Lay the draw
This is a pretty old strategy now, but one that still works really well with matched betting. You need access to a betting exchange, ideally Betfair as they have the largest liquidity of any exchange right now.
The aim of this strategy is to target games that have a strong favourite who are ideally playing at home. This means there’s a good chance that they are going to win the match and win it fairly comfortably.
The strategy requires us to initially lay the draw for this match. The perfect scenario is that a goal is scored by the home team and the price for the draw then rises considerably. We can then back the draw at much higher odds, locking in a profit as we go. The best thing about Betfair is it allows you to easily alter and move the price that you want to back for, increasing or decreasing liability on each result.
For example, you can work it from this point to offer the exact same profit on each result. Alternatively, if you think the home team is going to go on and win the game comfortably, you can make it so that you break even on the draw and away win and then bag a larger percentage of the pot if the home team wins.
The bailout for this strategy comes around the 60-70th minute mark where the game is still 0-0. You should be looking to back off your bet for a small loss here and then move on. Some punters actually place a small bet on 0-0 correct score prior to the game starting, and whilst this does eat into profits it will offer you security for these scenarios. You do not want to simply let these bets ride, as they are going to cost you big time if you have to pay out the full amount.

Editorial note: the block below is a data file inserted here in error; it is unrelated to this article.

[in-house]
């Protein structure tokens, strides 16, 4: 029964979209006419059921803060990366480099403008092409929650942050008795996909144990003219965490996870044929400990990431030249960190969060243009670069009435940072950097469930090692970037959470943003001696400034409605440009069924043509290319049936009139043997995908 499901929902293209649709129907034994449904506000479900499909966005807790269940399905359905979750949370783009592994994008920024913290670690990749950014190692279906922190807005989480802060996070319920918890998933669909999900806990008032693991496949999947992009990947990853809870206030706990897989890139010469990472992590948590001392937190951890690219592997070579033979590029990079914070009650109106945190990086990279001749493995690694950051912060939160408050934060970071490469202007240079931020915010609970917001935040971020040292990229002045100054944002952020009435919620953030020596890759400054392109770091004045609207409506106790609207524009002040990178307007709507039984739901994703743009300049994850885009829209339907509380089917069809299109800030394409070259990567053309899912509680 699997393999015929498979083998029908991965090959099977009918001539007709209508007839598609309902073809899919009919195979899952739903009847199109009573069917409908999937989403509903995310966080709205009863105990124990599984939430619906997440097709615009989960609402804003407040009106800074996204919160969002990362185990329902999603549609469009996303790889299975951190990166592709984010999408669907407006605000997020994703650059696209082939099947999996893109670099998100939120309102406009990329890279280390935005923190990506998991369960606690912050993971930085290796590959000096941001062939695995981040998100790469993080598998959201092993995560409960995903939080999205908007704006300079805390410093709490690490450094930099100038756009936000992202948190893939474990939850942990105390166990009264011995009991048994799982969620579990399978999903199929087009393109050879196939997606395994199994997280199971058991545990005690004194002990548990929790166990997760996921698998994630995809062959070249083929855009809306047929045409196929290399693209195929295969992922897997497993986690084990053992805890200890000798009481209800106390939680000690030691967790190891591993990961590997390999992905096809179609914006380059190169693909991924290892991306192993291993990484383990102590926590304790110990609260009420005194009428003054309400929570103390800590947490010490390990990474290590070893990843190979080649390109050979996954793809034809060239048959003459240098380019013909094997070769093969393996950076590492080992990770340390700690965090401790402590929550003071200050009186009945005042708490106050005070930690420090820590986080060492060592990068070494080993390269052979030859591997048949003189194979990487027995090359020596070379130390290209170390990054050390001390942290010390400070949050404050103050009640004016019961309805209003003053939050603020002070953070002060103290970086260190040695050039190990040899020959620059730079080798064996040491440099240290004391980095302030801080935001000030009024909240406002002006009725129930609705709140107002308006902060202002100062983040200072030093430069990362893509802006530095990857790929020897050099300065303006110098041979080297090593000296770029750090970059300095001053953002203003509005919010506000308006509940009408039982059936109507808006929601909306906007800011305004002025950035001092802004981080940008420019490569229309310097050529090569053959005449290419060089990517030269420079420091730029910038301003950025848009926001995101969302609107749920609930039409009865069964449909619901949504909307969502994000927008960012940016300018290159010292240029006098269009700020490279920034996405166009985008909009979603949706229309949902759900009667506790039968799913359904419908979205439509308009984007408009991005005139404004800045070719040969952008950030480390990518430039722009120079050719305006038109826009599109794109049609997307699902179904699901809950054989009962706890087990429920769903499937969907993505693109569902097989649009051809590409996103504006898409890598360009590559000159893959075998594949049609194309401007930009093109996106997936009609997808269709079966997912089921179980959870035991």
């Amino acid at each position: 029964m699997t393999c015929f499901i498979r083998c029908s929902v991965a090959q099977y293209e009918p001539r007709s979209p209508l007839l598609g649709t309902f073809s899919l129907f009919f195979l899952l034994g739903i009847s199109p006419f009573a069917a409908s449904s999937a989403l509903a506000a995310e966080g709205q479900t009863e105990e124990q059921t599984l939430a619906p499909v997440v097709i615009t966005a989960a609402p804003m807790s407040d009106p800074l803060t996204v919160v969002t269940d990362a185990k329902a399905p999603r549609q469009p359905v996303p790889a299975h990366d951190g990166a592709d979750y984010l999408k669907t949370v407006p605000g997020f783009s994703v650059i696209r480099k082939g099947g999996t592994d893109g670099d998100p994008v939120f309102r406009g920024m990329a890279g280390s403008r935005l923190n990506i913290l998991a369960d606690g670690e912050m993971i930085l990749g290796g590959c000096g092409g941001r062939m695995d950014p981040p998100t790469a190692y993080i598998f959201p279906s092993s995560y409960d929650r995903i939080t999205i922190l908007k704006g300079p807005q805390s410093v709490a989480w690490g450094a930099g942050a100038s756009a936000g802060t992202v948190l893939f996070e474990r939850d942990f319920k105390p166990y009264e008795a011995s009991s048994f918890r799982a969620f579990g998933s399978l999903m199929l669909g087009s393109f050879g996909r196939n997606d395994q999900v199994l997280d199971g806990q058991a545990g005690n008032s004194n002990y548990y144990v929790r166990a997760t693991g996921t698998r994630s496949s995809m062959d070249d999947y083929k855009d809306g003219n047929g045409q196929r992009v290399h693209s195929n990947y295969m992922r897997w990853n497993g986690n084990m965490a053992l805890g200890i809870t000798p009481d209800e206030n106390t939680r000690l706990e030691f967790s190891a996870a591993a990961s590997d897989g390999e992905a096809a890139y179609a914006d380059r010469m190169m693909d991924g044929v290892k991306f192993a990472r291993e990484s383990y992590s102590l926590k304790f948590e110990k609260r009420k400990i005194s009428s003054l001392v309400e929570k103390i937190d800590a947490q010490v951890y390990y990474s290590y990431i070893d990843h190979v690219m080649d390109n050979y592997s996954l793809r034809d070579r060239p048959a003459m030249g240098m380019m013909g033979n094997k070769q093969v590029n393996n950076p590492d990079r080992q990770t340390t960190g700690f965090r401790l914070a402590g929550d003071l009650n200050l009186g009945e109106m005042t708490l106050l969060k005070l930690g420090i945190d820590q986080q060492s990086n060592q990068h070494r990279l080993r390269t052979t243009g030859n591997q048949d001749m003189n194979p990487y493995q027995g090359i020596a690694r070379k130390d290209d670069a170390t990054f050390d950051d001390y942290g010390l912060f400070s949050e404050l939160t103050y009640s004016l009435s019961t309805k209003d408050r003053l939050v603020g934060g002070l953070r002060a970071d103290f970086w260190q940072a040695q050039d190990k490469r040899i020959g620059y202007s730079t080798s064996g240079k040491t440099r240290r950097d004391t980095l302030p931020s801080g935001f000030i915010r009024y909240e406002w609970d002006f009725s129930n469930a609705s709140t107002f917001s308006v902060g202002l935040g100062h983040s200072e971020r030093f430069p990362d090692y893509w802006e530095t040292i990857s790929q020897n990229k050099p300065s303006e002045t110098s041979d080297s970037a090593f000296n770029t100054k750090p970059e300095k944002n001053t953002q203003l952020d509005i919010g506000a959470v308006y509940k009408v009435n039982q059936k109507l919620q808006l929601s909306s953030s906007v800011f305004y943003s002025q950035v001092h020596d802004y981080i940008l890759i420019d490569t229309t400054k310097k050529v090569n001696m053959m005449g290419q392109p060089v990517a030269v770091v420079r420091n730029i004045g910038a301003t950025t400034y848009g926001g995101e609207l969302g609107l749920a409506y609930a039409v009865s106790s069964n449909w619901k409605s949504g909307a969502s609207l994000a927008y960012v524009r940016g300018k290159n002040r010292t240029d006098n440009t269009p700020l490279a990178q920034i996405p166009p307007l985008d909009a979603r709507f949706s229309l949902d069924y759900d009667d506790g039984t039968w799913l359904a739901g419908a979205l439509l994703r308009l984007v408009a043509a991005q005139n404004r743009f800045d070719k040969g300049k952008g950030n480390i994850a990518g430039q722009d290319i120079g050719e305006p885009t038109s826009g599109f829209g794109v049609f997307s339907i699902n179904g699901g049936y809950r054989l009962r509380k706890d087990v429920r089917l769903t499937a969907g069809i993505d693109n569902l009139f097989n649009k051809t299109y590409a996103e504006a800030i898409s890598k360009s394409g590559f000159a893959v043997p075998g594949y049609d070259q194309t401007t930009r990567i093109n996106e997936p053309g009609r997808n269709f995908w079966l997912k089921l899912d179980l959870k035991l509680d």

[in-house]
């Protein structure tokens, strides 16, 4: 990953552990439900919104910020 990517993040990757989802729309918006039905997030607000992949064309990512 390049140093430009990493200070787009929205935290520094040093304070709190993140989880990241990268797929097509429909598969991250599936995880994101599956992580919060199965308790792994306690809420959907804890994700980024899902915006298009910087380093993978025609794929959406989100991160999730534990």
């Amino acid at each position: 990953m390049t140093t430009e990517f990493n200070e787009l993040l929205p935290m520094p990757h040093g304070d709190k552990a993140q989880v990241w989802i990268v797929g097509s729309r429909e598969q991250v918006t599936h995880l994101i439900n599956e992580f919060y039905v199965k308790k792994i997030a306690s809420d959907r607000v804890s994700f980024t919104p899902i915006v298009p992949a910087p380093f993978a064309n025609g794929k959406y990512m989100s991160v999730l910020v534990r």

Be cautious with tipsters
This is a word of warning as much as a “strategy” but you may or may not know that there are a lot of betting tipsters online these days, especially on social media platforms such as Facebook and Twitter.
The vast majority of them are losing bettors, but when they eventually do win, they are good at marketing those wins and getting traction from that. It’s also very easy to delete Tweets and Facebook posts to make it look like they are more profitable than they actually are.
Our advice would be to locate tipsters who have several years’ worth of records. Ideally, they will have a website dedicated to their trade and be very open about both winners and losers. There is no shame in losing, it’s a tough industry to crack and football can be a hard sport to call sometimes. A good tipster won’t be afraid of posting their losers along with their winners.
If they look too good to be true, then they usually will be. Don’t just go off follower count either as many buy fake followers to make them look better than they are. Best gauge for that on social media is seeing how many people interact with their posts; this might be likes, shares, or comments. These are usually much better signs to see when people have an active following.
When you find someone you trust, don’t just follow them blindly. Try and work out why they make the picks that they do with your own research. Even better, compile your research first and then check back with them to see if they have similar views on the market. It’s a great way to get reassurance that your research is on the right lines.